In February, 2013 a small asteroid exploded in the skies above Chelyabinsk in western Russia. The Chelyabinsk airburst was major news, in part because the modern Russian habit of installing dashboard cameras in private vehicles provided dramatic videos of the event.
Coverage of the Chelyabinsk event stands in stark contrast to the item clipped in this post. I screengrabbed the article from the front page of the February 27, 1914 Washington Herald. It may be hard to read, so here’s the text:
METEORITE DESTROYS HOUSES.
Huge Aerolite Fell in Village in Polish Province of Kielce
Warsaw, Russian Poland, Feb. 26.–A number of houses were destroyed by a huge meteorite which descended today in the village of Jendkovitzy, in the Polish province of Kielce. The aerolite emitted sulphurous fumes.
So it’s clear: the damned thing didn’t just destroy houses, it emitted fumes. According to this report, anyway.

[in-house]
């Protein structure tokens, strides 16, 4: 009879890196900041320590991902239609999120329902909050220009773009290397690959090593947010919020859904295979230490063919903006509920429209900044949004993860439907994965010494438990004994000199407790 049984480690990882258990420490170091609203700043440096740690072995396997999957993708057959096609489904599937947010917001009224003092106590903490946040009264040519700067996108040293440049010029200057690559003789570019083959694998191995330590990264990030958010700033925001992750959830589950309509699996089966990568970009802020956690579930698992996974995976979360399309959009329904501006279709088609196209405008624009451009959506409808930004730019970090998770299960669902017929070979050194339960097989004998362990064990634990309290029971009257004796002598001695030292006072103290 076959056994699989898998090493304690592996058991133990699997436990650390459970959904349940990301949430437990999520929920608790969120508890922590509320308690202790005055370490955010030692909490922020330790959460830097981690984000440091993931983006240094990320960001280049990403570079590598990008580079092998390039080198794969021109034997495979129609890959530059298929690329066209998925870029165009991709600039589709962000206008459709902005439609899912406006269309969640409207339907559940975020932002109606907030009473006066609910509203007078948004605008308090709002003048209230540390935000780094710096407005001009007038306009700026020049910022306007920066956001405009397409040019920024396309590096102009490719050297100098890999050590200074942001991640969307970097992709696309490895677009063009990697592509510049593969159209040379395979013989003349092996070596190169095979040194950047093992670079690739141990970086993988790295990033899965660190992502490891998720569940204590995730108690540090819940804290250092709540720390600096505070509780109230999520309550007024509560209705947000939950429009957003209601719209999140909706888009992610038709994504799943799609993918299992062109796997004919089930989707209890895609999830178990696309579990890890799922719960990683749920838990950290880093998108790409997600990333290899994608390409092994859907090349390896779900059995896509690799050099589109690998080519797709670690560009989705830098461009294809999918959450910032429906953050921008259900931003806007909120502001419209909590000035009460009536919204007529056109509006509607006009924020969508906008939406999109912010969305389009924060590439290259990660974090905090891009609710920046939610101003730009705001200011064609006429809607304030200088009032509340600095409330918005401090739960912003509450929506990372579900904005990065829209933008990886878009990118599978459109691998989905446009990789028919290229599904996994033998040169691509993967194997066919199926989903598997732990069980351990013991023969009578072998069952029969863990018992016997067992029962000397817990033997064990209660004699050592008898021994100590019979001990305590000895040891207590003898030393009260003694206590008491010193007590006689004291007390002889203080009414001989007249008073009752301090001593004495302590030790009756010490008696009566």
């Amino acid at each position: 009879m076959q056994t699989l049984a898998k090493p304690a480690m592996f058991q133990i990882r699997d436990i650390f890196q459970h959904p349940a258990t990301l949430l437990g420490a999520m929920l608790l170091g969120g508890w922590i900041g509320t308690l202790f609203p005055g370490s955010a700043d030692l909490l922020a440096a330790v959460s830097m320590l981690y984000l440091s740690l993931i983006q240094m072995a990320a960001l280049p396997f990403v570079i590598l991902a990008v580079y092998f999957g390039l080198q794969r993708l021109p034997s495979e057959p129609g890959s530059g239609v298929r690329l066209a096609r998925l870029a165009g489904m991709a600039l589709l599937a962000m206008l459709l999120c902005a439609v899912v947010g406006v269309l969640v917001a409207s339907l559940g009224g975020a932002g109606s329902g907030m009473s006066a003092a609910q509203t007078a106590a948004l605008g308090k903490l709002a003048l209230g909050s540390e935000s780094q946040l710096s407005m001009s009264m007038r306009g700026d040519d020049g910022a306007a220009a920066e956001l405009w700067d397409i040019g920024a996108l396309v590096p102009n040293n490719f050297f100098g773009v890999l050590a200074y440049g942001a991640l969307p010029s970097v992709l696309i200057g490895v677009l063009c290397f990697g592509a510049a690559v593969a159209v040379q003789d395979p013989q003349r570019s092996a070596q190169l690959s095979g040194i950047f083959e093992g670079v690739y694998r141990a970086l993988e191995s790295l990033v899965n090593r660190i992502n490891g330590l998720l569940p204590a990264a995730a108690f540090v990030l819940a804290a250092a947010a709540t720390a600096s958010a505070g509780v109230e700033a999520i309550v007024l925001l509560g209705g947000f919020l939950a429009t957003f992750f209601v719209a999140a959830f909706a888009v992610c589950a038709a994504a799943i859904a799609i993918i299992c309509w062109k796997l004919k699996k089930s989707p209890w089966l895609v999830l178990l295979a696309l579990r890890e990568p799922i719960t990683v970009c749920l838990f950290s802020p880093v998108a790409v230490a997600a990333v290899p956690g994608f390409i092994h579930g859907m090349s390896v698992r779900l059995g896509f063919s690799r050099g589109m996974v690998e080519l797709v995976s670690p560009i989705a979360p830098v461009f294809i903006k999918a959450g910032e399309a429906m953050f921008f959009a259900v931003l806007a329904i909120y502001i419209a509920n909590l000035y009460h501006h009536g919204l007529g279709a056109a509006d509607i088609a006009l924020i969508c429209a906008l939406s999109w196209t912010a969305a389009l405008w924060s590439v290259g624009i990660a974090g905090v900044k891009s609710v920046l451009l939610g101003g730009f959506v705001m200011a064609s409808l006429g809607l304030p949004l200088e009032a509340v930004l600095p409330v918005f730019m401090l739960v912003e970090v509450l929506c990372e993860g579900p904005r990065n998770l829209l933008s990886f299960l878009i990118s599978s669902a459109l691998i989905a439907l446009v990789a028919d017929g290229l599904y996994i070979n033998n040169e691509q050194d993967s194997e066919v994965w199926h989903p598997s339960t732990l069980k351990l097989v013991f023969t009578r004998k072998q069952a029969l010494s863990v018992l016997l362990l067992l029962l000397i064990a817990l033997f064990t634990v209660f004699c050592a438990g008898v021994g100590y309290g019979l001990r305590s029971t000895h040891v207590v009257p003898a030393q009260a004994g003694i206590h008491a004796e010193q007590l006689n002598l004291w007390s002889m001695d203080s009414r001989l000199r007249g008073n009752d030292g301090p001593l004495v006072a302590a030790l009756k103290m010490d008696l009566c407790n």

I searched other American papers (including the New York Times) for further mentions and found the same item. I tried some searches of European publications, but they’re hard to access without paying. So I went to the English website for Kielce, today a city of over 200,000, and its history page has zilch on a 1914 meteorite powerful enough to destroy homes and dispense mysterious fumes.
Did it happen? There may be some Polish geologists or historians who know. I just think given the “sulphurous fumes” bit, we may be lucky some otherworldly gas didn’t cause World War Z in place of World War I.
Which was bad enough.